Over the past 4 years, varied, strong themes drove the markets. In 2020, it was all about the pandemic. The theme for 2021 was the resulting supply chain issue, which was a bane to consumers and companies alike. The year of 2022 was sky-high inflation. 2023 was about proving commentators wrong—as 85% of economists in one December 2022 poll predicted a coming recession (Cowen, 2023). This opinion was not shared by Bloom or by Carson. Some of these themes were positive and some were negative, but it is important to remember that sentiment and predictions should never dictate your investment plans.
The outlook for next year can be summarized into 3 key themes: Inflation, Interest Rates and Innovation.
The inflation story is done
Inflation came back to earth last year and we experience disinflation. Core PCE (Personal Consumption Expenditures Price index) is at the fed’s target of 2% despite lingering issues in shelter and automobiles. Core PCE excludes food and energy; we know from visits to the grocery store that food prices are still elevated. We believe that housing inflation, especially in rentals, will continue to fall. Car prices also will likely fall next year with an increase in supply and lower interest rates making car purchases the most attractive since 2019. The decline of inflation as one of our themes directly impacts our next key theme of falling interest rates, up next.
Falling Interest rates
At their December meeting, the Fed was confident that they can lower interest rates beginning in 2024 because core inflation is at the target 2%. The Fed forecast 3 future rate cuts but the market has priced in 6 rate cuts. Falling interest rates are good for consumers, businesses and those that borrow. It is not good news for those that are savers.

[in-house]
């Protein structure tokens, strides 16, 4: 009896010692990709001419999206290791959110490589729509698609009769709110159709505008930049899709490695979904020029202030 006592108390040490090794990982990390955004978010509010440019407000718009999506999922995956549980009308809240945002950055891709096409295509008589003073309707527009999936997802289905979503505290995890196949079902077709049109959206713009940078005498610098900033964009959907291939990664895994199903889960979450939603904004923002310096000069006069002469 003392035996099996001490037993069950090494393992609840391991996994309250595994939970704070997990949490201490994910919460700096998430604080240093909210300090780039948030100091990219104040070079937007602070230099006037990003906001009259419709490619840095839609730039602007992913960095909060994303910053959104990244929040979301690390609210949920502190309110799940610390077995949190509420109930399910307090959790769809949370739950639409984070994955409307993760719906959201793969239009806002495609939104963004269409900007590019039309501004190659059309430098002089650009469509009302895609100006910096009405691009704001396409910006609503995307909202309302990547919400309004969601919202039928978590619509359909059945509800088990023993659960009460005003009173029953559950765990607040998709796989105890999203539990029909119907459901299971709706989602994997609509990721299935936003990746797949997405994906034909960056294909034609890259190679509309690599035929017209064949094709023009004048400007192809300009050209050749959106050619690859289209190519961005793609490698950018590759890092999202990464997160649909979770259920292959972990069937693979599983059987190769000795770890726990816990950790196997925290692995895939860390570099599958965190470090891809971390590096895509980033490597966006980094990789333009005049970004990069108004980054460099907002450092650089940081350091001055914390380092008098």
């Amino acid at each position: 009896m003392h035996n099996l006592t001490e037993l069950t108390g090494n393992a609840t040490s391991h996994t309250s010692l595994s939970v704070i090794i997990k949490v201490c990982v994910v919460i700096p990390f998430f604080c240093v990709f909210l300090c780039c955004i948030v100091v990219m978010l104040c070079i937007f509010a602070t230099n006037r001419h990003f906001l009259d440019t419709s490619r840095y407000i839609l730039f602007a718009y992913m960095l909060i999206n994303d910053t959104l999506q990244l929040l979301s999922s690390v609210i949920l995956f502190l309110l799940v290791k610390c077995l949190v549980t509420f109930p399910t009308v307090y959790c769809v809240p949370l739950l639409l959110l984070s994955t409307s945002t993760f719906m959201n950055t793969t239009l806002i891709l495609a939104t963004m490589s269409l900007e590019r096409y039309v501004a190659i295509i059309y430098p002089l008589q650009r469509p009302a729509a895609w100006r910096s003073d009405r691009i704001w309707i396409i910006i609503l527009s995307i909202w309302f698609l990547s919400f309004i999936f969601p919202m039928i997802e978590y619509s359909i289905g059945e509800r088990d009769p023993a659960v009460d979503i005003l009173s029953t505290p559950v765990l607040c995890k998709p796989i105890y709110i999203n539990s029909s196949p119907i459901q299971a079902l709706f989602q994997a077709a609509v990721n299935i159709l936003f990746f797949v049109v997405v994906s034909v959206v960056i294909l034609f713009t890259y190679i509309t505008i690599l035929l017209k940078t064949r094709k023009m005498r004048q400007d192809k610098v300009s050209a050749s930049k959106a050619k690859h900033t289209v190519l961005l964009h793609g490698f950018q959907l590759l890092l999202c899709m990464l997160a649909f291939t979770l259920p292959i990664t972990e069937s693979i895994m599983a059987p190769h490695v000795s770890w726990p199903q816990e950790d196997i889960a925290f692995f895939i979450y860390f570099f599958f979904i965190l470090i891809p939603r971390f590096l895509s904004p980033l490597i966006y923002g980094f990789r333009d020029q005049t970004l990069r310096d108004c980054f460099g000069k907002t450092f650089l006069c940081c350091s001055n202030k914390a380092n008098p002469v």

We have talked about cash quite a bit over the past year. It has been years since cash, money market accounts or CD’s earned decent interest rates between 4-5%. The last time cash earned this much was prior to 2008. One of the opportunities in falling interest rates is to buy longer term in order to lock in higher rates. In our investment portfolios, we began to reduce cash late last year and increase our intermediate bond exposure because falling yields can lead to strong price appreciation. We believe that this trend will continue.
In our opinion, It is always okay to keep your emergency fund in cash as the risk of loss is near zero. We just don’t see cash as an investment strategy in 2024.
Innovation and AI Acceleration
We are seeing AI used in many areas outside of technology like manufacturing, health care, finance and retail. AI is also playing a role in smaller companies and is not just reserved for the mega tech companies. 177 of the S&P 500 companies mentioned AI in their 2nd quarter 2023 earnings calls, more than ever before (Butters, 2023). This is a theme that should continue to develop for some time and is getting much broader participation among companies that are investing in artificial intelligence.
We cannot predict what theme will dominate the markets in 2024, but we can control how we react to positive and negative surprises by maintaining a measured, long-term approach to your financial plan.
We wish you well in this New Year!
Amy Noel, Founder & Wealth Advisor
Butters, J. (2023, September 8). Highest Number of S&P 500 Companies Citing “AI” on Q2
Earnings Calls in Over 10 Years. FactSet.https://insight.factset.com/highest-number-of-sp-500-companies-citing-ai-on-q2-earnings-calls-in-over-10-years
Cowen, T. (2023, December 26). How Were So Many Economists So Wrong About The Recession?
Financial Advisor Magazine.https://www.fa-mag.com/news/how-were-so-many-economists-so-wrong-about-the-recession-75899.html